New cosmic constraints on the nature of dark matter

New research has revealed the distribution of dark matter in never-before-seen detail, at a scale of 30,000 light-years. The observed distribution fluctuations provide better constraints on the nature of dark matter. Mysterious dark matter makes up most of the matter in the Universe. Dark matter is invisible and only manifests through its gravitational effects. Dark matter has never been isolated in a laboratory, so researchers must rely on “natural experiments” to study it. One type of natural experiment is gravitational lensing. Sometimes, by chance, two objects at different distances in the Universe will be in the same line of sight when viewed from Earth. When this happens, the spatial curvature caused by the material surrounding the foreground object acts like a lens, bending the path of light coming from the background object and creating an image. through the lens. However, it is difficult to achieve high resolution to detect dark matter clusters less massive than galaxies in natural experiments, so the exact nature of dark matter has not been clearly determined. . A team of Japanese researchers led by Professor Kaiki Taro Inoue of Kindai University used ALMA (Atacama Large Millimeter/Submillimeter Array) to study the gravitational lens system named MG J0414+0534 towards Taurus. In this system, the foreground object forms not one but four images of the background object due to the gravitational pull of a large galaxy on the light. Using curvature effects and new data analysis methods, the team was able to detect fluctuations in the distribution of dark matter along the line of sight with higher resolution than ever before, up to 30,000 light years. The new constraints provided by the observed distribution are consistent with slow-moving or “cold” dark matter particle models. Moving forward, the team plans to further constrain the nature of dark matter through additional observations.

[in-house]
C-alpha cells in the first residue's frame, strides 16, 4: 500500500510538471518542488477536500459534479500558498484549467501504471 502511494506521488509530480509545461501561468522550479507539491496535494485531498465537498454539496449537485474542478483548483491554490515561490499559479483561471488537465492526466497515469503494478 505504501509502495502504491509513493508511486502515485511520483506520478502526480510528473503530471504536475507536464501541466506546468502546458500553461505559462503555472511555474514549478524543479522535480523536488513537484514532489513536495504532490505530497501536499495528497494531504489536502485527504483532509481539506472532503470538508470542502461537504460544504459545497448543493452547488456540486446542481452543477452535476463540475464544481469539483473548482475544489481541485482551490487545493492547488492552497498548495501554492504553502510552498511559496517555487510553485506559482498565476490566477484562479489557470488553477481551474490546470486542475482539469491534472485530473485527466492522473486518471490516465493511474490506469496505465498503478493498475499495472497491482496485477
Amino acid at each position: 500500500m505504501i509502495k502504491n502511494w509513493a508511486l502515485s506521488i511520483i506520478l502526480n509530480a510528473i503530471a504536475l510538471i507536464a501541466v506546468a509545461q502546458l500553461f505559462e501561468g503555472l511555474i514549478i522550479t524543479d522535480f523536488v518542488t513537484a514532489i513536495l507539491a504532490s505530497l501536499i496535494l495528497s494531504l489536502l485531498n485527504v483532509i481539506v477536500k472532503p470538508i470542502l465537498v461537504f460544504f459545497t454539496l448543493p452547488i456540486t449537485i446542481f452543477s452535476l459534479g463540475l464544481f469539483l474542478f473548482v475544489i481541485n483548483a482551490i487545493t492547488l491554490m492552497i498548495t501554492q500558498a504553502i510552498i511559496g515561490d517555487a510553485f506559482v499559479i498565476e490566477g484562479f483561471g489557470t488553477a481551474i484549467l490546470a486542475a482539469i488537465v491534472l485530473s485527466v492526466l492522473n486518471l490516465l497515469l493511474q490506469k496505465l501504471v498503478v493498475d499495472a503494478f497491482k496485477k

K. T. Inoue et al. “ALMA Measurement of 10 kpc-scale Lensing Power Spectra towards the Lensed Quasar MG J0414+0534” in the Astrophysical Journal, DOI: 10.3847/1538-4357/aceb5f